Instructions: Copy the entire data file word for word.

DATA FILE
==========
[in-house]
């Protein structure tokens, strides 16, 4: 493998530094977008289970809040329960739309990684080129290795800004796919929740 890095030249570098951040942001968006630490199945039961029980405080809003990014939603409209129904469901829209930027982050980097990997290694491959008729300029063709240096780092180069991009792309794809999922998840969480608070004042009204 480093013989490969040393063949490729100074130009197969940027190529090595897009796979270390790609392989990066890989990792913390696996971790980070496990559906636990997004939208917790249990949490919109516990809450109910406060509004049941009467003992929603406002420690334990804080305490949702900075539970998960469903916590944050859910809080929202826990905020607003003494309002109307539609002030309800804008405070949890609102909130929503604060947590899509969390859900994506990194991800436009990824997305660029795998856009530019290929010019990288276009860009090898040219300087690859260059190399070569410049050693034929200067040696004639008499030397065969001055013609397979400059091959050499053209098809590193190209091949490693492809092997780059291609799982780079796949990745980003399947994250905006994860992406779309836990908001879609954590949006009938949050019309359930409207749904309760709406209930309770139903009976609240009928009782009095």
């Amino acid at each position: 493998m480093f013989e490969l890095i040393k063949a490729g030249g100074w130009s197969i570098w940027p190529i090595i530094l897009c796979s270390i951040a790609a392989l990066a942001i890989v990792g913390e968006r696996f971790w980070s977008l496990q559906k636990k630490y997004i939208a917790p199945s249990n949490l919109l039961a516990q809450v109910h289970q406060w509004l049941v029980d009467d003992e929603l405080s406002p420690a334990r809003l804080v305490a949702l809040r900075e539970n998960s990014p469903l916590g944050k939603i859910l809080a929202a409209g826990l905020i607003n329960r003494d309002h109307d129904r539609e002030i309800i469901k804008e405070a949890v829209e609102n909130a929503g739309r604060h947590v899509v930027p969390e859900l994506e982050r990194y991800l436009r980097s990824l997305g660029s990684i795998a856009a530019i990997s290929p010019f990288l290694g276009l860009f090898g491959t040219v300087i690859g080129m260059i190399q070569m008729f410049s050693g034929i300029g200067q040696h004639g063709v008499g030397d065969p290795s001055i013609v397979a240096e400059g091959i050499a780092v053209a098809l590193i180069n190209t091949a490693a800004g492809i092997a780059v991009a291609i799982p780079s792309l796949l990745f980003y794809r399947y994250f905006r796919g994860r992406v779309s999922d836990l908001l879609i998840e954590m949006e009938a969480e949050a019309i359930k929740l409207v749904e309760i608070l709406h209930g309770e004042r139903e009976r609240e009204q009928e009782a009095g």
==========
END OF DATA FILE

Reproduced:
[in-house]
């Protein structure tokens, strides 16, 4: 493998530094977008289970809040329960739309990684080129290795800004796919929740 890095030249570098951040942001968006630490199945039961029980405080809003990014939603409209129904469901829209930027982050980097990997290694491959008729300029063709240096780092180069991009792309794809999922998840969480608070004042009204 480093013989490969040393063949490729100074130009197969940027190529090595897009796979270390790609392989990066890989990792913390696996971790980070496990559906636990997004939208917790249990949490919109516990809450109910406060509004049941009467003992929603406002420690334990804080305490949702900075539970998960469903916590944050859910809080929202826990905020607003003494309002109307539609002030309800804008405070949890609102909130929503604060947590899509969390859900994506990194991800436009990824997305660029795998856009530019290929010019990288276009860009090898040219300087690859260059190399070569410049050693034929200067040696004639008499030397065969001055013609397979400059091959050499053209098809590193190209091949490693492809092997780059291609799982780079796949990745980003399947994250905006994860992406779309836990908001879609954590949006009938949050019309359930409207749904309760709406209930309770139903009976609240009928009782009095």
């Amino acid at each position: 493998m480093f013989e490969l890095i040393k063949a490729g030249g100074w130009s197969i570098w940027p190529i090595i530094l897009c796979s270390i951040a790609a392989l990066a942001i890989v990792g913390e968006r696996f971790w980070s977008l496990q559906k636990k630490y997004i939208a917790p199945s249990n949490l919109l039961a516990q809450v109910h289970q406060w509004l049941v029980d009467d003992e929603l405080s406002p420690a334990r809003l804080v305490a949702l809040r900075e539970n998960s990014p469903l916590g944050k939603i859910l809080a929202a409209g826990l905020i607003n329960r003494d309002h109307d129904r539609e002030i309800i469901k804008e405070a949890v829209e609102n909130a929503g739309r604060h947590v899509v930027p969390e859900l994506e982050r990194y991800l436009r980097s990824l997305g660029s990684i795998a856009a530019i990997s290929p010019f990288l290694g276009l860009f090898g491959t040219v300087i690859g080129m260059i190399q070569m008729f410049s050693g034929i300029g200067q040696h004639g063709v008499g030397d065969p290795s001055i013609v397979a240096e400059g091959i050499a780092v053209a098809l590193i180069n190209t091949a490693a800004g492809i092997a780059v991009a291609i799982p780079s792309l796949l990745f980003y794809r399947y994250f905006r796919g994860r992406v779309s999922d836990l908001l879609i998840e954590m949006e009938a969480e949050a019309i359930k929740l409207v749904e309760i608070l709406h209930g309770e004042r139903e009976r609240e009204q009928e009782a009095g």